If you already hear the sounds of scrapping and scurrying emanating from your walls, attic or basement it is time to take more drastic action. Depending on whether you want to use humane or inhumane methods, we would strongly recommend starting with rat traps in order to assess the extent of the infestation.
Where these rodents run can also determine which methods of rat deterrent is best. From ultrasonic rat repellents to trapping, poison and shooting, take a read of our definitive D.I.Y blog for more information on getting rid of rats and mice around your home.
How to pest proof your home for the fall
Fall is the perfect time for preventative pest maintenance, as the weather is still warm enough to work outside without freezing. The earlier you can pest-proof your home, the fewer pests you’ll find attempting to use it for their winter vacation. Little things can make a big difference.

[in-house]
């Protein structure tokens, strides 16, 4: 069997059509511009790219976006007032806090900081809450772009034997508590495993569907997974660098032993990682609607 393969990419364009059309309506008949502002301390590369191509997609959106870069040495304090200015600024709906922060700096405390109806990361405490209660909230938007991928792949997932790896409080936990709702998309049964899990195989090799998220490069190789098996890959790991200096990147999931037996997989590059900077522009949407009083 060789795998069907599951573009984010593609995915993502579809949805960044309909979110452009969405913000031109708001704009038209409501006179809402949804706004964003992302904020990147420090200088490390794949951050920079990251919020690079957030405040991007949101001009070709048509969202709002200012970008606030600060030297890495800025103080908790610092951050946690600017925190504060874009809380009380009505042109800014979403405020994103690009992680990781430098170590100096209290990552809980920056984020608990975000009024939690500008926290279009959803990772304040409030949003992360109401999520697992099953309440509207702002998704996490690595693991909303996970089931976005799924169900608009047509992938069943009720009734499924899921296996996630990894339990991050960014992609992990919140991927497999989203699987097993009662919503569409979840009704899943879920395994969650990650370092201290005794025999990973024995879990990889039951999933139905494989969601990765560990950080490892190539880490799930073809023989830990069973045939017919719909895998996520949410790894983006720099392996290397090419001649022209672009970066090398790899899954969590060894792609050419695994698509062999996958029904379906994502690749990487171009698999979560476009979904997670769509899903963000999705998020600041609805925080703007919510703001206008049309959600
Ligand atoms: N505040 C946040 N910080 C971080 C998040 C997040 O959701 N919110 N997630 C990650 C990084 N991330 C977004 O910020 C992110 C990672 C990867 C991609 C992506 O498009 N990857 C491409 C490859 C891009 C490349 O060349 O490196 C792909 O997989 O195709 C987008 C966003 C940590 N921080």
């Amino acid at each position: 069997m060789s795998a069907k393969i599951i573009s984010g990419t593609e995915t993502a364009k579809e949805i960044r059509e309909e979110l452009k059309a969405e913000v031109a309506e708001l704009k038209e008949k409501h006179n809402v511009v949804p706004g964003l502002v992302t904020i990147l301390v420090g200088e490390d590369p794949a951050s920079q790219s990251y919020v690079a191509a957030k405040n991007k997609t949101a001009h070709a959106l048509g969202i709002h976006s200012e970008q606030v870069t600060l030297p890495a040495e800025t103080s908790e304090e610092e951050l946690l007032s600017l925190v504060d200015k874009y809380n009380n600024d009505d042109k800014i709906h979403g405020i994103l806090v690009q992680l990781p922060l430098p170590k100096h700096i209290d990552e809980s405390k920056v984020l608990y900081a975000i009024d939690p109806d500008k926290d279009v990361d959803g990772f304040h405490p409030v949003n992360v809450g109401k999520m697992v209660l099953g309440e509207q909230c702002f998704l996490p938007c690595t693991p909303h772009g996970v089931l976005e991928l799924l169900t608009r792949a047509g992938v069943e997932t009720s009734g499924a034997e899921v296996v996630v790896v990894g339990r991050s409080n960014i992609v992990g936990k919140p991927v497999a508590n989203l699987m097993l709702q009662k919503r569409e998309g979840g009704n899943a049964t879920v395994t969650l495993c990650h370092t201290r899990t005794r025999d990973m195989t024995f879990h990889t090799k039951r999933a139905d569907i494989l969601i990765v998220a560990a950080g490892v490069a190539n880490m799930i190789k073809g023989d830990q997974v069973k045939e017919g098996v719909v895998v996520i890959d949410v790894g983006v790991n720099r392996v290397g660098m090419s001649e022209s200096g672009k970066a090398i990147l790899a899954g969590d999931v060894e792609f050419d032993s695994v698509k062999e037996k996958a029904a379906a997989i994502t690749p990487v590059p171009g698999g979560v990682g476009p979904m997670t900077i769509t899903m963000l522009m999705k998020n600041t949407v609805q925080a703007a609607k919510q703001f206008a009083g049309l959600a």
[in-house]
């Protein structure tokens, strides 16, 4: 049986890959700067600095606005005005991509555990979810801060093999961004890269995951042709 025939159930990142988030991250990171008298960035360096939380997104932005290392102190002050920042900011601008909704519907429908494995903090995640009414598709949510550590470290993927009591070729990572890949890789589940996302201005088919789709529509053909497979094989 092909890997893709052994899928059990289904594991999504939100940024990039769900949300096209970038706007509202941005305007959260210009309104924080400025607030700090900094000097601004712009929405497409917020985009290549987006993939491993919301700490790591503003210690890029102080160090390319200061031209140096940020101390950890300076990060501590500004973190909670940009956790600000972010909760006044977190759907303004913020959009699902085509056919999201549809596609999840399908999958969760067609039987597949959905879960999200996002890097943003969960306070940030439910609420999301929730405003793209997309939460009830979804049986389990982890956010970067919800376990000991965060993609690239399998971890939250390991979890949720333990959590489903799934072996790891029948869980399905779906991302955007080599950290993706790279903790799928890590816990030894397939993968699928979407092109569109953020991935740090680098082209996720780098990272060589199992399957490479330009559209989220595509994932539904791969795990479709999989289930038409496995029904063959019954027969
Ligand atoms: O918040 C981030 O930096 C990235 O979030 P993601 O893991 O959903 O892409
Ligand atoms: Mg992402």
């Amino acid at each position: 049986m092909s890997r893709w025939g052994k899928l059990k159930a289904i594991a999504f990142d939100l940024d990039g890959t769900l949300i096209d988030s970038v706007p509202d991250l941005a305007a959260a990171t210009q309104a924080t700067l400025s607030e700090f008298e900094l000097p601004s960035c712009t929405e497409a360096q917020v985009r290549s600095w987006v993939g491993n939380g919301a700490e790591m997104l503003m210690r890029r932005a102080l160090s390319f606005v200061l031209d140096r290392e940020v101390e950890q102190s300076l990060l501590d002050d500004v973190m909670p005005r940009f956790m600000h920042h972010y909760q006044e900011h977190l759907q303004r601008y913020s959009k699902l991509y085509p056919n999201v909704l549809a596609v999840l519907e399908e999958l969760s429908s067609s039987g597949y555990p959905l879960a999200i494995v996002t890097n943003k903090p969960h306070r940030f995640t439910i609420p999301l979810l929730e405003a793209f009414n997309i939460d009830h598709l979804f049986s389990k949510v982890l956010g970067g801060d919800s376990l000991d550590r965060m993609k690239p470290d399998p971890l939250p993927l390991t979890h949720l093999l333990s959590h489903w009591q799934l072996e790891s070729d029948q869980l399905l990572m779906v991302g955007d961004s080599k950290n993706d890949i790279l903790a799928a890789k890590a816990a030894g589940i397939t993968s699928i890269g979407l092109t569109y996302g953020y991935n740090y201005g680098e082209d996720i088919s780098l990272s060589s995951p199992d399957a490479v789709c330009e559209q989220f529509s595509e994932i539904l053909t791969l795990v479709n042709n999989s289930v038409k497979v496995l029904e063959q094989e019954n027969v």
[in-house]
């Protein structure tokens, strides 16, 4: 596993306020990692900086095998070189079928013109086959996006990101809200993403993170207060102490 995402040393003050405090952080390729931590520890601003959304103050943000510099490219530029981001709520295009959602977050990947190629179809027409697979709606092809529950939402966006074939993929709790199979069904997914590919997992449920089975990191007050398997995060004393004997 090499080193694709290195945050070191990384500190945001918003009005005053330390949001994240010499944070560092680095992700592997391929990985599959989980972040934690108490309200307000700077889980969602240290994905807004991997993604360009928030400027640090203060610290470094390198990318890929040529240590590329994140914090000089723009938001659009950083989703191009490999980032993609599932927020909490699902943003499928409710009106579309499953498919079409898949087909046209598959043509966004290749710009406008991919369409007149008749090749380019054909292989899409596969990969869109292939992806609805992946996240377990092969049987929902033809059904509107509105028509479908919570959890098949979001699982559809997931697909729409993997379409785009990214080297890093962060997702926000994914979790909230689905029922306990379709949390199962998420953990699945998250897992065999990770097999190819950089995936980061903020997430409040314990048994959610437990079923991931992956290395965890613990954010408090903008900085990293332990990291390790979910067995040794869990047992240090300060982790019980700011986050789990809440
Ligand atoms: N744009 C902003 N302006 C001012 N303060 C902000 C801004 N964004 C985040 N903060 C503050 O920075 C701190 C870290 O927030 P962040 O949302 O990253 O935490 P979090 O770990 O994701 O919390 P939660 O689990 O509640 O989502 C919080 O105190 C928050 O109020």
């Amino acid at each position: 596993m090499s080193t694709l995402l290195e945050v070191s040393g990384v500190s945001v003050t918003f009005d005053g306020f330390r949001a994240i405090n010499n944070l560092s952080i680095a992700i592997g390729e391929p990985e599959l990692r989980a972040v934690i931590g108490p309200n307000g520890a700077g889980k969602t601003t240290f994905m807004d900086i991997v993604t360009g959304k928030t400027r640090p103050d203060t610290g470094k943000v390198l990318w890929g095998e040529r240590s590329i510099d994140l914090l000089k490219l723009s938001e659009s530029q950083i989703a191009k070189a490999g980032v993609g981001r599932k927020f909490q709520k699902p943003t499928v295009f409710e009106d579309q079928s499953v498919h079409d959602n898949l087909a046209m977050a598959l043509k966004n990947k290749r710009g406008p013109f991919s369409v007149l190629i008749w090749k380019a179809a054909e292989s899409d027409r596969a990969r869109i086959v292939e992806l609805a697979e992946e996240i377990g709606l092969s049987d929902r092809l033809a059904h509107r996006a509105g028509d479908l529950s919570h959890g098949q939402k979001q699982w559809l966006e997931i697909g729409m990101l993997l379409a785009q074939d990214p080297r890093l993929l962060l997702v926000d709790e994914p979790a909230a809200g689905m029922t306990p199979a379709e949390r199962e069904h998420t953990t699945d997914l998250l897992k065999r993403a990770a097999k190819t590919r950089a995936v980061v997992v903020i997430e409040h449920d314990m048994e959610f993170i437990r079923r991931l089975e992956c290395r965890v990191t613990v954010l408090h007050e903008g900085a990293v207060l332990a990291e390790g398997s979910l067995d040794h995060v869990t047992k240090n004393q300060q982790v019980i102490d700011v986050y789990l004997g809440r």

Closing up holes, cracks and gaps not only deters pests from entering but stops heat from escaping your home. Ensuring that bin bags are tied and placed in refuge bins will not only stop pests foraging for food but stop unwanted smells from seeping out. And, regularly raking your yard and pruning your plants not only disrupts pests from making a home but ensures that your property looks ship shape too.
Pests can be a nuisance and infestations can form during any season, which is why it is so important to have a year-round pest prevention plan. We would recommend ensuring that your property is well maintained and that entry points are well secured throughout. Be mindful, however, that Fall is a time when many pests are seeking shelter, so it doesn’t hurt to be extra vigilant.